Top 6 Organizations That Certify Fine Art Appraisers

Professional Organizations for Certified Personal Property and Art Appraisers

It may sound counter-intuitive, but presently, personal property (and fine art) appraisers are not required by law to be regulated. Regrettably, this lack of oversight can lead to shady dealings, the trade of counterfeit works, and other questionable practices.

However, certificates are given to qualified appraisers. The importance of Appraisal Certification ensures that both the consumer (i.e. collector, estate trustee) and the seller (i.e., dealer, appraiser) are protected in the business of art valuation and appraisal.

In order to avoid any regrettable decision when getting an artwork appraised, be sure to choose a certified U.S. appraiser from one of the main accrediting bodies including The Appraisers Association of America (AAA), the American Society of Appraisers (ASA) or the International Society of Appraisers (ISA).  These bodies provide rigorous training for art appraisers, which lead to a certification for their accredited members. While the AAA, ASA, and ISA are the best known, there are others, equally as good.

If you wish to work as an art appraiser, it is best to become certified and join one of the professional accrediting bodies listed here. Typically, art appraisers must complete a training course and pass the exams in order to be accredited.

 

American Society of Appraisers (ASA)

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Established in 1936, the American Society of Appraisers is the oldest appraisal organization and has strict requirements for membership.

Appraisers who wish to join the ASA must pass the ASA Ethics Exam and the 15-hour USPAP course and exam.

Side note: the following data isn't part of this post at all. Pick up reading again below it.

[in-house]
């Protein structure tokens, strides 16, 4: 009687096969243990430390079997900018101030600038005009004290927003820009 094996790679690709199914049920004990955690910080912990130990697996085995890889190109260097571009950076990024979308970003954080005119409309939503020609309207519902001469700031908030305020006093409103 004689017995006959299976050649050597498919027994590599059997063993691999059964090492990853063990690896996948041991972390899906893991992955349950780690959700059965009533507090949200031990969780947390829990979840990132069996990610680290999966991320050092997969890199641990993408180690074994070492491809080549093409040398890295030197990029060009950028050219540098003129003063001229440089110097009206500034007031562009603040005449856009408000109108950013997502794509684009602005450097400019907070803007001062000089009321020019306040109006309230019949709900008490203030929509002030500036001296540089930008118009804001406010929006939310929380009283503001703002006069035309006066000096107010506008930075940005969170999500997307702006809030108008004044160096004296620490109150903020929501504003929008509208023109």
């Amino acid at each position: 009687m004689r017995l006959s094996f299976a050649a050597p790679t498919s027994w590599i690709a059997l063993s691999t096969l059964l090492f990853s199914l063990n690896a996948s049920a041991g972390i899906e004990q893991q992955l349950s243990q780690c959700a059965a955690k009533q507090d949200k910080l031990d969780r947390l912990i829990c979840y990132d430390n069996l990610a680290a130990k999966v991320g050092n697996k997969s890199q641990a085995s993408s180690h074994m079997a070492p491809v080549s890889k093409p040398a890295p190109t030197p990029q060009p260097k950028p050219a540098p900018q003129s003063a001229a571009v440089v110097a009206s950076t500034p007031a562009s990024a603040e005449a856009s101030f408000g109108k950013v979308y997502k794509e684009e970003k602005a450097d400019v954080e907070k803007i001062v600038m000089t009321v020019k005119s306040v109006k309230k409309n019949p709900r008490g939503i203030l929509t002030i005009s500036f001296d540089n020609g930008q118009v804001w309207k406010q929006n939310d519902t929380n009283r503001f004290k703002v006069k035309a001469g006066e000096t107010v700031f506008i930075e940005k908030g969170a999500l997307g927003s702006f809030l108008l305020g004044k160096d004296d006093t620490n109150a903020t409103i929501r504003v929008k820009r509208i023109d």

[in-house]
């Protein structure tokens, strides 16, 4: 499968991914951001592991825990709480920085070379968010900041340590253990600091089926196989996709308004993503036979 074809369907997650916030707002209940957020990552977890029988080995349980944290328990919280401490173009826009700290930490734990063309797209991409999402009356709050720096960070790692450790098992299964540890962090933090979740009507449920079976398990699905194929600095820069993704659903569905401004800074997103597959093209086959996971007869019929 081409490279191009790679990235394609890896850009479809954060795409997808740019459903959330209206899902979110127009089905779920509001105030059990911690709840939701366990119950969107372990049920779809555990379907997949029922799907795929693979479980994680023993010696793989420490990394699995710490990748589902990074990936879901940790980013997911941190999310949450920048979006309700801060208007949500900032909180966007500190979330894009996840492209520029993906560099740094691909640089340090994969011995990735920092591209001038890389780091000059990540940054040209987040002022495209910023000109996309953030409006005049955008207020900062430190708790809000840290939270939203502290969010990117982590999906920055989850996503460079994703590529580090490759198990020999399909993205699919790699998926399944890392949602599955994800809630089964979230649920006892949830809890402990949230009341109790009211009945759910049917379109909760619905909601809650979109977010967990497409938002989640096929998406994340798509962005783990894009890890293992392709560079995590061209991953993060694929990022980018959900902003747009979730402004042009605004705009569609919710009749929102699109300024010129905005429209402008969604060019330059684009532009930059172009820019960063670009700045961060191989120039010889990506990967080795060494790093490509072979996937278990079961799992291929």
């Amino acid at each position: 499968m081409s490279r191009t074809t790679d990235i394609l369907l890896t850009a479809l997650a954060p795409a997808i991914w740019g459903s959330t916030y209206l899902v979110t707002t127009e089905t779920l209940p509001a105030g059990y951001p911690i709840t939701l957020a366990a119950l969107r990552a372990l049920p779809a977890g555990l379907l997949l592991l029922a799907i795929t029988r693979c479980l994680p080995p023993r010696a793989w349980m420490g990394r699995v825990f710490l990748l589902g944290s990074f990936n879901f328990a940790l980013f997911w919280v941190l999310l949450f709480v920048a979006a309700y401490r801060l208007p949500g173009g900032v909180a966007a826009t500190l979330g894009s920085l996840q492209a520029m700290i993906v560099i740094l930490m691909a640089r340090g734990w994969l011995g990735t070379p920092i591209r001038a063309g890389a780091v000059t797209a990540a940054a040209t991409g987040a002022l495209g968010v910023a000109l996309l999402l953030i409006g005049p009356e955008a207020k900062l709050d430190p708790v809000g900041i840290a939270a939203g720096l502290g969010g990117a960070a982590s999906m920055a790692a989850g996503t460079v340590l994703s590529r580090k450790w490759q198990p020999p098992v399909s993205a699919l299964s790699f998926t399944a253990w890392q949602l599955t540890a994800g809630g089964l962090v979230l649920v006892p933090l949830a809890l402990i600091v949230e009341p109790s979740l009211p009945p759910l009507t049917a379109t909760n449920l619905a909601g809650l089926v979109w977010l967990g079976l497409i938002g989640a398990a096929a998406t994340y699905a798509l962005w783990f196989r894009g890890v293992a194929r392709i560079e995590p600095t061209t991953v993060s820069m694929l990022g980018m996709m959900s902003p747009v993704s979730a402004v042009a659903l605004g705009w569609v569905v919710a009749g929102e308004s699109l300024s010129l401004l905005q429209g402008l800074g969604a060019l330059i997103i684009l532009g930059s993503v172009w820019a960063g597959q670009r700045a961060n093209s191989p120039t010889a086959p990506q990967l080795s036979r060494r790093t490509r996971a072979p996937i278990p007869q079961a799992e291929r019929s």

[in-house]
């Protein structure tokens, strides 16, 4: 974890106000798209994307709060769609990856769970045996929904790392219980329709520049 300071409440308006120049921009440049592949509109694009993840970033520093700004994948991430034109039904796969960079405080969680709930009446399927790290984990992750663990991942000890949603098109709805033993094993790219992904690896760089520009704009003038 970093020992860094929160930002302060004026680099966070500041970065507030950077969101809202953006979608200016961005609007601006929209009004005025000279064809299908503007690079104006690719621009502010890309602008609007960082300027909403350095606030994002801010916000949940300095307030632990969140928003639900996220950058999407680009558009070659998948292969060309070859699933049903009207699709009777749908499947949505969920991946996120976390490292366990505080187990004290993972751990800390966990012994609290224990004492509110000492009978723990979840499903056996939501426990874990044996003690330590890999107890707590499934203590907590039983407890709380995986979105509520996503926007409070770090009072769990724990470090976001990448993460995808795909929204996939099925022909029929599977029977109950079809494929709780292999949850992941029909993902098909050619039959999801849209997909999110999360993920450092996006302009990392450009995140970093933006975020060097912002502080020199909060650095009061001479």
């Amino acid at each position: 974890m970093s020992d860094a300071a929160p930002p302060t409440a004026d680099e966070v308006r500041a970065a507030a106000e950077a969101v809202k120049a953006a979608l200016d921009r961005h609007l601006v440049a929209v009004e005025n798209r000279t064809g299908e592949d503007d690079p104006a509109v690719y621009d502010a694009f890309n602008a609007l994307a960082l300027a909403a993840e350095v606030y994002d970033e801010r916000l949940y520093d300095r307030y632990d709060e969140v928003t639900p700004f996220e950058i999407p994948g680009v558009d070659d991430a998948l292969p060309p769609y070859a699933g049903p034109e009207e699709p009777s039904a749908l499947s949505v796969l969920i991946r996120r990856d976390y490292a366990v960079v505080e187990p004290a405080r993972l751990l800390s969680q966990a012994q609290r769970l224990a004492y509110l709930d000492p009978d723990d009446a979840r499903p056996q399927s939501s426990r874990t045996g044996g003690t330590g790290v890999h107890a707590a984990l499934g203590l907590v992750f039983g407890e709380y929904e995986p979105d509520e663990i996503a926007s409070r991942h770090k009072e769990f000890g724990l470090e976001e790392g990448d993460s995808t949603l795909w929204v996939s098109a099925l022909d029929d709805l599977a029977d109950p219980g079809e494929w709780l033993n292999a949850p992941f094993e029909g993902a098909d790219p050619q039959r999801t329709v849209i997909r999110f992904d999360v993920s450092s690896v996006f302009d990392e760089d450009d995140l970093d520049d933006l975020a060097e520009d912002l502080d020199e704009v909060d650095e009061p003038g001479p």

Art Dealers Association of America (ADAA)

Dulwich Picture Gallery, Photo by Oli Scarff © Getty Images
Old Master paintings on view in Dulwich Picture Gallery, which celebrates its bicentenary on January 4, 2011 in London. England’s first public art gallery, was founded in 1811 by Sir Francis Bourgeois who bequeathed his collection of old master paintings. Photo by Oli Scarff © Getty Images

The ADAA service appraises art ranging from the old masters to contemporary work acquired for tax purposes.

Membership in the ADAA requires an invitation by the ADAA's Board of Directors. Dealers who become members have "an established reputation for honesty, integrity, and professionalism among their peers. They either make a substantial contribution to the cultural life of the community by offering works of high aesthetic quality, present worthwhile exhibitions, or publish scholarly catalogues."

Appraisers Association of America (AAA)

Appraising Art
Appraising art for legal issues. Photo Matt Cardy/Getty Images

Certified members of the Appraisers Association of America are qualified to appraise fine arts, jewelry, and personal property.

AAA membership includes over 700 appraisers. They are mainly independent, but some members have a gallery or auction house affiliation. To become a member requires appraisers must complete the NYU/SCPS Appraisal Studies Program or the AAA program. More

Appraisal Foundation (AF)

Old Masters
Old Masters works never go out of fashion. Raphael's drawing Head of a Muse offered at Christie's on December 4, 2009 in London. Photo © Peter Macdiarmid / Getty Images

The Appraisal Foundation was founded in 1987 as a not-for-profit educational organization.

Membership consists of non-profit organizations representing appraisers and users of appraisal services. Individual membership is not available.

One of the AF's mission is to promote the Uniform Standards of Professional Appraisal Practice (USPAP). More

The International Society of Appraisers (ISA)

Auctioneer Licensing, Photo Ryan McVay © Getty Images
To be an art auctioneer, certain countries and states require licensing in order to work in an art auction house. Photo Ryan McVay © Getty Images

The International Society of Appraisers (ISA) is a not-for-profit organization. Membership includes appraisers, auctioneers, estate liquidators, and art gallerists.

Membership requires passing the Core Course in Appraisal Studies.

Private Art Dealers Association (PADA)

Photo by Oli Scarff/Getty Images
An art dealer working at the Frieze London Art Fair which takes place in London's Regent's Park and runs from October 17 to 20, 2013. Photo by Oli Scarff/Getty Images

The Private Art Dealers Association (PADA) is an organization of sixty established art dealers who provide appraisals for charitable donations and estate tax.

Membership is by invitation only and is offered to art dealers who have been operating a minimum of five years. Members include dealers whose expertise ranges from appraising the old masters to appraising contemporary and modern art.